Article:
How Do We Decide Who Our Child Lives With?

When separating from or divorcing your partner, it will be important to decide where your child will live, to ensure their future wellbeing.

Please note: this article describes the legal position in England and Wales; not all of the information is applicable in Scotland or Northern Ireland.

If you’re a parent who is divorcing or separating from your partner, the well-being of your children will be important to you. Since the separation process can be stressful and worrying for a child, how do you go about deciding who your child should live with?

Residence is the modern legal term for a child’s living arrangements, replacing the term ‘custody’. It will avoid any need for legal action if separating parents can agree on:
  • who the child will live with (one parent only, or split between both parents)
  • when the child can see any non-resident parent
  • financial child support arrangements. 
You should think of your child’s emotional as well as financial needs; where will they go to school? How far does each of you live from family and friends who can help them through this unsettling time?

If you and your ex-partner reach agreement on your child’s residence, it is worth having a solicitor draw up a formal agreement setting out the arrangements, in case any disagreements occur later. This is sometimes known as a custody agreement, although the modern term is ‘residence agreement’.

You may wish to agree on child maintenance at the same time, as both parents are responsible for supporting their children financially, whether they live with them or not.  Child maintenance arrangements can either be agreed informally, or made through the government’s Child Maintenance Service.  Child maintenance payments will not affect any child benefit payments, and you will not have to pay tax on them.

It is not always possible for separating parents to reach an agreement. The next step in this case is usually family mediation. A mediator is a person trained to talk with both parents and help reach an agreement between them. The price of mediation varies, but you might be able to get legal aid to pay for mediation, if your income is low. A mediation agreement does not have legal force, but a solicitor can help you apply to the court to make it legally binding. Mediation might be unsuitable, however, if domestic violence or other abuse took place in your relationship.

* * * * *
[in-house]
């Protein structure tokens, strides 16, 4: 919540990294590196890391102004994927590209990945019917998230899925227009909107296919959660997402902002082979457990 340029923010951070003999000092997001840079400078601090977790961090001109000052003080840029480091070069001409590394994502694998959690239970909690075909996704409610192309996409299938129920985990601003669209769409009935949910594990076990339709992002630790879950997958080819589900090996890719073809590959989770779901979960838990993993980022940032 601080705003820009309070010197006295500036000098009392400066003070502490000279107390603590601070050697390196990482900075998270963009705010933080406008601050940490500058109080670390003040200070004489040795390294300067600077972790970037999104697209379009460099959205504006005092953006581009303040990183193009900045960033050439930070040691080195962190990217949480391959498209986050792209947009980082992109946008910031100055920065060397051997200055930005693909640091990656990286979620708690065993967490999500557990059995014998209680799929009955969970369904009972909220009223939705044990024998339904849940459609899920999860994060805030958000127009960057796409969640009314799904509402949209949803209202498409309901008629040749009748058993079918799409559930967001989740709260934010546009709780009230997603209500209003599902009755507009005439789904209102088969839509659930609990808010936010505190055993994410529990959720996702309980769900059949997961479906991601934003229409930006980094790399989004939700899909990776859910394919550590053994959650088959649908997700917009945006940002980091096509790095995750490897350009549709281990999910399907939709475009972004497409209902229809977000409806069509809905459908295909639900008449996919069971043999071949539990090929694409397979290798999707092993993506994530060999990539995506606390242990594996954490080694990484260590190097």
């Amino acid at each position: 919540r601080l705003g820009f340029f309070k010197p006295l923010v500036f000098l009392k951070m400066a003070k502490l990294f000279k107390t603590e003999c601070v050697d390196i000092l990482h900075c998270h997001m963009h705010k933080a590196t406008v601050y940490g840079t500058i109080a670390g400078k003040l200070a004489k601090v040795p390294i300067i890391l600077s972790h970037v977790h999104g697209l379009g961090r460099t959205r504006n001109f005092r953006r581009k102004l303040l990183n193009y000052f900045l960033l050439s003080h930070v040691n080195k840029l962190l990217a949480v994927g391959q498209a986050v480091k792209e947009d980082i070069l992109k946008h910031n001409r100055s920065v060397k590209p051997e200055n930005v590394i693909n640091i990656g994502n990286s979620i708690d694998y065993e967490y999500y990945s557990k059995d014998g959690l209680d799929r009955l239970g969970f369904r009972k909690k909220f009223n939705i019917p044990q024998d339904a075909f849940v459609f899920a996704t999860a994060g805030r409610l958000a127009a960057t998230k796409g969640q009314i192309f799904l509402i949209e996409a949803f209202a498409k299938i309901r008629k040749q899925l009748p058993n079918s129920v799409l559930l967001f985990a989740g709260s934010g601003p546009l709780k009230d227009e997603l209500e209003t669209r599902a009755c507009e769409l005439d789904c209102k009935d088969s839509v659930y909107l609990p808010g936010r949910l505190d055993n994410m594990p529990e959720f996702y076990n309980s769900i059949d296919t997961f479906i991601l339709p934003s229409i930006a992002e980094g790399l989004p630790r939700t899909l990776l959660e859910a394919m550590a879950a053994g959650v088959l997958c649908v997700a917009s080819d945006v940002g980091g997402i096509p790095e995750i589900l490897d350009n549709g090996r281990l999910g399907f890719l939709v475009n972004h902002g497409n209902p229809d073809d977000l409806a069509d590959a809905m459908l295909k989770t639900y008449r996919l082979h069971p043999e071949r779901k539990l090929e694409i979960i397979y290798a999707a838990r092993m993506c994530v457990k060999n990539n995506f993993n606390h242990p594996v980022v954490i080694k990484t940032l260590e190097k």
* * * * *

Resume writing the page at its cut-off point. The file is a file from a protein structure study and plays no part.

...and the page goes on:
CAFCASS (The Children and Family Court Advisory and Support Service) is another option; they can help you and your ex-partner agree a Parenting Plan setting out residence and contact arrangements.

Going to court to dispute your child’s residence arrangements is a last resort where discussion and mediation has not worked. You must be able to show that you have tried other steps, such as mediation, before taking court action.

The most common type of court order is a child arrangements order, which sets out where your child should live, and when the child should have contact with the non-resident parent. This has replaced older types of order, such as residence orders and contact orders, but you don’t need to reapply if you already have one of these.  You can also apply to the court to decide on a particular area of your child’s upbringing, such as their education, or to prevent their other parent from making a particular decision on their welfare.

The court process can be lengthy, complex and expensive; a specialist family law solicitor can help guide you through it. It is worth seeking out a fixed fee arrangement if possible.